Ling 131: Language & Style
Topic 3 (session A) - Patterns, Deviations, Style and Meaning > Parallelism: non-literary examples
|Overview of foregrounding, deviation and parallelism
|Deviation: non - literary examples
|Deviation: literary examples
|Parallelism: non-literary examples
|Parallelism: literary examples
Parallelism: non-literary examples
We have seen in the pages on deviation that linguistic deviation foregrounds (makes prominent) particular parts of texts and helps us to infer new aspects of meaning for the deviant text-parts. Another way in which parts of texts can be foregrounded is by the use of local patterning. A good example of such patterning is when two or more structures are parallel one another. In other words, they are structurally similar in some way, but not exact repetitions of one another.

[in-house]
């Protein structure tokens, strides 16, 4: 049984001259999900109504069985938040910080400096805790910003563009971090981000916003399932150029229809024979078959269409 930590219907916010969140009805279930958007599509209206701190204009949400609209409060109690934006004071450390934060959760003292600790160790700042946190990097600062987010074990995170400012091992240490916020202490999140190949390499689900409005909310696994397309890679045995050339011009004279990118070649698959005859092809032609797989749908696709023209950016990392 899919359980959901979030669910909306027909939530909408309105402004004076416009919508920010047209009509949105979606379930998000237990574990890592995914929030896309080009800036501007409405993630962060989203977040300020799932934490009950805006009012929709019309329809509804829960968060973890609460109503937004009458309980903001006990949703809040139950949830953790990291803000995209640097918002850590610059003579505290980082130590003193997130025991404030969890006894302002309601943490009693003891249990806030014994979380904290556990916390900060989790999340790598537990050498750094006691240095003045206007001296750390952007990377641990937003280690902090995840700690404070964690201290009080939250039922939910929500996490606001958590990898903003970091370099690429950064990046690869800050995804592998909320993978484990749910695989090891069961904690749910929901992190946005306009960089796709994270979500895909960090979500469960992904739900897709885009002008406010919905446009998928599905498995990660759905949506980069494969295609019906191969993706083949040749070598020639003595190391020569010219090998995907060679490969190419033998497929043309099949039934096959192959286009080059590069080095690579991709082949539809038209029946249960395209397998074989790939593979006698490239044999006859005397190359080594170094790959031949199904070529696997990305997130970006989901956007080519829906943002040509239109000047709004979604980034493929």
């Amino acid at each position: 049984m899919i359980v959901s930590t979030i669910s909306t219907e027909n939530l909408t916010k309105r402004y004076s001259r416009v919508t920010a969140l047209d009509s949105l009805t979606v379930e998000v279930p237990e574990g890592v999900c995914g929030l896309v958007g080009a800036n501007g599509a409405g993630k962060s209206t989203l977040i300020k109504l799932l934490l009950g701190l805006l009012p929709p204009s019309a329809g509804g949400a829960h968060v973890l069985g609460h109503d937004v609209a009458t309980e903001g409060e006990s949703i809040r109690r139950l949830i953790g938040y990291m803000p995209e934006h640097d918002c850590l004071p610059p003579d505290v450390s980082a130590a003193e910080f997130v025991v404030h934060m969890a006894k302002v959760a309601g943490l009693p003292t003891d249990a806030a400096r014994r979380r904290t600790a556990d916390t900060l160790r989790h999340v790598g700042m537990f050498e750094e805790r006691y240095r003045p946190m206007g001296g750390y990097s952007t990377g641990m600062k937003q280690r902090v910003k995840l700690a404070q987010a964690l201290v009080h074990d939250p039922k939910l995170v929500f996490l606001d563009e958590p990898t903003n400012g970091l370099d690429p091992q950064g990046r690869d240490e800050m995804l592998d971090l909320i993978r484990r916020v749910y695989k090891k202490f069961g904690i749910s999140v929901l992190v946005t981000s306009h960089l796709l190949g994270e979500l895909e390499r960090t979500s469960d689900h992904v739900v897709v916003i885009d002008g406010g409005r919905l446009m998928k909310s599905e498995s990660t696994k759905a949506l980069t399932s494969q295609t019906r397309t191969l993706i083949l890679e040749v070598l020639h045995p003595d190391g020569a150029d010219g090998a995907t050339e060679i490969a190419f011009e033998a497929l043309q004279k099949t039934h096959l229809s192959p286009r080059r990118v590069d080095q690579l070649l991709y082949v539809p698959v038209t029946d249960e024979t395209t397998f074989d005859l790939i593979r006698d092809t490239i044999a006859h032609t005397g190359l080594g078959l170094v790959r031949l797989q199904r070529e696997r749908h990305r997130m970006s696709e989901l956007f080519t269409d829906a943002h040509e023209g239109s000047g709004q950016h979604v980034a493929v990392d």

Besides foregrounding the parts of texts they occur in, parallel structures also affect meaning. They often (but not always) induce readers to perceive a 'same meaning' or 'opposite meaning' relationship between the parallel parts. We like to call this the 'parallelism processing rule', though it is important to notice that it is not a hard and fast rule - it applies pretty regularly, but not always, by any means. Let's have a look at this rule working with a made-up example before exploring its use more generally.